Why Stop-and-Start Marketing Does Not Work

All businesses see fluctuations in their revenues. And it is understandable that when faced with “cash flow” issues, many businesses owners look to cut what they deem to be “unnecessary expenditures”. However, I can tell you from my many years of marketing experience that marketing is an integral part of your business, and stopping marketing activities can have a dramatic impact on your business.

A good example of this in practice is the 2008 financial crisis. Many businesses were faced with huge revenue challenges, and although some decided to stop their marketing and withdraw from their consumers’ radars, there were those that looked at it as an opportunity to “market smarter”. They continued to invest in their marketing, and not only survived the crisis – they actually thrived. Fueled by a strong marketing presence, these companies pushed forward with bolder strategies, and thereby gained a competitive advantage.

The reason that marketing is so important to businesses is that marketing is your main lifeline to customers and sales. Without it, you can’t be sure that customers know who you are, and what you are selling.

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I’d like to share with you a few tips to consider, if you are ever in a situation where you are contemplating stopping or “pausing” your marketing activities:

  • Sync your business operations to be in line with your marketing strategy, so that if you have a “weak” month, you can pick up sales leads and revenues via another avenue.   For example, if you know that August is traditionally a bad “cash flow” month for your business, plan to combat that with a campaign running in July and August. Your marketing strategy plays a key role in your success.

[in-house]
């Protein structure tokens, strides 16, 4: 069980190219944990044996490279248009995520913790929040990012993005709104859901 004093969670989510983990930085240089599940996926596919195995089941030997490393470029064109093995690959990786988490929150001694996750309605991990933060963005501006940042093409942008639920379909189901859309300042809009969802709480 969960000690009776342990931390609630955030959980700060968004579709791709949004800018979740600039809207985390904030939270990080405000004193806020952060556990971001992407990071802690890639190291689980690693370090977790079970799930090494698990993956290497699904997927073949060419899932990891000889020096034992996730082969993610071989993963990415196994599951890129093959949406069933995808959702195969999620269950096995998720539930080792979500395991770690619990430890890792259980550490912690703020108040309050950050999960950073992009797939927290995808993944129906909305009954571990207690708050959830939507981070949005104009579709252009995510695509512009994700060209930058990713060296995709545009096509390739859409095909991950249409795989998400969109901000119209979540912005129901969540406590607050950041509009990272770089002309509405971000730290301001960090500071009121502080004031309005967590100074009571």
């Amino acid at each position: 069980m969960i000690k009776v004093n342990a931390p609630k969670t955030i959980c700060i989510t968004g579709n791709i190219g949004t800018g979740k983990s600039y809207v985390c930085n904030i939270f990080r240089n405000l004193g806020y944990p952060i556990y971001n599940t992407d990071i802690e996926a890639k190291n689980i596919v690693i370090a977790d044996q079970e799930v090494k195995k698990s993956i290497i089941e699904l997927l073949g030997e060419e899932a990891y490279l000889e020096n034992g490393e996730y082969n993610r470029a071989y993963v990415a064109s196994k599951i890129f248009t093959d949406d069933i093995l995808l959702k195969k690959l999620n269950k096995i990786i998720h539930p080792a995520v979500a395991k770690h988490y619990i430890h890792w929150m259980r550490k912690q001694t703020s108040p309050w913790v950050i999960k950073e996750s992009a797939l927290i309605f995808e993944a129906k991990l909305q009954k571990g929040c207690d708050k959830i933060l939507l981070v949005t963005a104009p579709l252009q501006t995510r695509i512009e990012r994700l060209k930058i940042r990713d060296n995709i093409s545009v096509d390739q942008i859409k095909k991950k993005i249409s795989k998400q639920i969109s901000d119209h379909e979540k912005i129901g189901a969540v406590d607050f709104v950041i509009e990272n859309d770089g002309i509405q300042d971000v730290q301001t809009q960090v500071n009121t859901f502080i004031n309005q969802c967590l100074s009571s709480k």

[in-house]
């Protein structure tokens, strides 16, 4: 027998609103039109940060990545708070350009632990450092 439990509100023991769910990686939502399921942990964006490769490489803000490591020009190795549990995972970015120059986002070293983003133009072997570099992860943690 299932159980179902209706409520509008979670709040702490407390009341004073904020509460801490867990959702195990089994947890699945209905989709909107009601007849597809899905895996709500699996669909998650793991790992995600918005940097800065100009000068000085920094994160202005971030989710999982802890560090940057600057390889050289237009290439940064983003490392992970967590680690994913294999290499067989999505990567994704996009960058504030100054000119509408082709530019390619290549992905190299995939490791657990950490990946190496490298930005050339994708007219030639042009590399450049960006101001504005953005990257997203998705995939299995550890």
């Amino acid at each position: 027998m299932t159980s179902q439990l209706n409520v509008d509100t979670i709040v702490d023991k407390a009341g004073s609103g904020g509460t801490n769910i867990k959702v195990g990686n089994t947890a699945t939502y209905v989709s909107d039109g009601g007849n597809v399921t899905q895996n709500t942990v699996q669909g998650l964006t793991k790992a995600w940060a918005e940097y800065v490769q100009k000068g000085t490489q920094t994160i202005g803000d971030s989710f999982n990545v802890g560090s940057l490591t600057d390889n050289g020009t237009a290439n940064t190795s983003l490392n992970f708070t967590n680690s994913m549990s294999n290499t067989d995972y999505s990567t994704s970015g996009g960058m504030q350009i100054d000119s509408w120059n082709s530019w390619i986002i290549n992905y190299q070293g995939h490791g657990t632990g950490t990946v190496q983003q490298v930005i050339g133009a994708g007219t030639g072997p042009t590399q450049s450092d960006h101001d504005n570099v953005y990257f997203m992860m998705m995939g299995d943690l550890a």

• Stop the marketing activities that are using non-measurable tactics, and replace them with other more measurable marketing practices.
  • Focus your advertising campaigns on lead generation instead of simply brand recognition.
  • Leverage social media strategies to increase engagement, audience and potential leads.
  • Find more ways to connect with your customers, so that you will be “top of mind” when they are making a buying decision.

I understand why, when faced with a crisis or dip in revenues, companies look to cut marketing budgets. But, simply stated, as “marketing” encompasses everything you do to place your product or service in the hands of potential customers, your marketing really needs to be continuous.

With markets becoming more competitive, it is more important that you get ahead of your competitors – by any means necessary.  That should start with a great marketing strategy, and continue with “smart”, measurable tactics that attract customers to your business.

Have you ever contemplated stopping your marketing?  What impact did this have on your business?  Please share your experiences on the importance of continuous marketing in the comments below.

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